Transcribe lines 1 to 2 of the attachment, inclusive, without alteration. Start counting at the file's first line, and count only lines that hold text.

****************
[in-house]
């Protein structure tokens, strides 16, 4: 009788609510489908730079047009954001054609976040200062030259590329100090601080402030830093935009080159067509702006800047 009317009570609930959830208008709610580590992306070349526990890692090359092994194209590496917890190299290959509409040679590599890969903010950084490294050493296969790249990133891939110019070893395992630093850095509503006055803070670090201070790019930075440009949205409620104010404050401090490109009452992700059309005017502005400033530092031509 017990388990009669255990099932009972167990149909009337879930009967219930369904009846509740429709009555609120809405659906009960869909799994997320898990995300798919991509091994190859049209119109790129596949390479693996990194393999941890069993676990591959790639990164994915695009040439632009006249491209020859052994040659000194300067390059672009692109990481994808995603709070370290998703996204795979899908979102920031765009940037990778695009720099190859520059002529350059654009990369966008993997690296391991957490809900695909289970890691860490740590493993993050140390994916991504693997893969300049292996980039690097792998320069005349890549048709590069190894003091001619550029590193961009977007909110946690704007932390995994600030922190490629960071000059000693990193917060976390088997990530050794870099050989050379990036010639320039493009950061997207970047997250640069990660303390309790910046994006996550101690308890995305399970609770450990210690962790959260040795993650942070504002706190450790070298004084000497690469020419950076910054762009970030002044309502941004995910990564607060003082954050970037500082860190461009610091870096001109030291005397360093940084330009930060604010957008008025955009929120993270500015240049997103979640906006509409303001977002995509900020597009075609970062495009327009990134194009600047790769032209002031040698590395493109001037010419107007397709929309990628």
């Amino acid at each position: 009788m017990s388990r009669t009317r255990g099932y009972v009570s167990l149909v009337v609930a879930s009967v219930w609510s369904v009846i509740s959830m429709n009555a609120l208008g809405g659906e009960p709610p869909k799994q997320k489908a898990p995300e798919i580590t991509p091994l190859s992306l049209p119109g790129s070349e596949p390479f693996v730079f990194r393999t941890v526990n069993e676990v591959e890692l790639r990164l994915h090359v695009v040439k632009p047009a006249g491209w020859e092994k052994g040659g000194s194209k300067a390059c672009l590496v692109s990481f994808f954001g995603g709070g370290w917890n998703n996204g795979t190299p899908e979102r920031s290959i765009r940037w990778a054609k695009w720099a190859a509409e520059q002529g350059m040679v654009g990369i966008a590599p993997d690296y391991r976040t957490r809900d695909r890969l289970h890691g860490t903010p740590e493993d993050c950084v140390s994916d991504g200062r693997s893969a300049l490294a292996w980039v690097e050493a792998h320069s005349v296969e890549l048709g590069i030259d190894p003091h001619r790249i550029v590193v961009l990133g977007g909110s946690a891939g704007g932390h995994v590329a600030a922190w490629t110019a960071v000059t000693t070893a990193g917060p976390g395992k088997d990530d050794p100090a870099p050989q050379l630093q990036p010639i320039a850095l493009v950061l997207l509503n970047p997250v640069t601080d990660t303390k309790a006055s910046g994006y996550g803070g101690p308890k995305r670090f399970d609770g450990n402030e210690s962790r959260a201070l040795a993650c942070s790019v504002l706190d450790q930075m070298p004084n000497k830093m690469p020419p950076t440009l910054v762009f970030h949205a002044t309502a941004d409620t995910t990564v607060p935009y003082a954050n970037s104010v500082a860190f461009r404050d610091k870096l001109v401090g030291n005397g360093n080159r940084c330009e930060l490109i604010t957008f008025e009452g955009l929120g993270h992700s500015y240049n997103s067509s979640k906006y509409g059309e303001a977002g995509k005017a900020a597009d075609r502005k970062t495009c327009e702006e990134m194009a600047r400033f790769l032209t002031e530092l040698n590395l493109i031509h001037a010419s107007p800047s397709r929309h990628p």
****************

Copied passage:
[in-house]
């Protein structure tokens, strides 16, 4: 009788609510489908730079047009954001054609976040200062030259590329100090601080402030830093935009080159067509702006800047 009317009570609930959830208008709610580590992306070349526990890692090359092994194209590496917890190299290959509409040679590599890969903010950084490294050493296969790249990133891939110019070893395992630093850095509503006055803070670090201070790019930075440009949205409620104010404050401090490109009452992700059309005017502005400033530092031509 017990388990009669255990099932009972167990149909009337879930009967219930369904009846509740429709009555609120809405659906009960869909799994997320898990995300798919991509091994190859049209119109790129596949390479693996990194393999941890069993676990591959790639990164994915695009040439632009006249491209020859052994040659000194300067390059672009692109990481994808995603709070370290998703996204795979899908979102920031765009940037990778695009720099190859520059002529350059654009990369966008993997690296391991957490809900695909289970890691860490740590493993993050140390994916991504693997893969300049292996980039690097792998320069005349890549048709590069190894003091001619550029590193961009977007909110946690704007932390995994600030922190490629960071000059000693990193917060976390088997990530050794870099050989050379990036010639320039493009950061997207970047997250640069990660303390309790910046994006996550101690308890995305399970609770450990210690962790959260040795993650942070504002706190450790070298004084000497690469020419950076910054762009970030002044309502941004995910990564607060003082954050970037500082860190461009610091870096001109030291005397360093940084330009930060604010957008008025955009929120993270500015240049997103979640906006509409303001977002995509900020597009075609970062495009327009990134194009600047790769032209002031040698590395493109001037010419107007397709929309990628």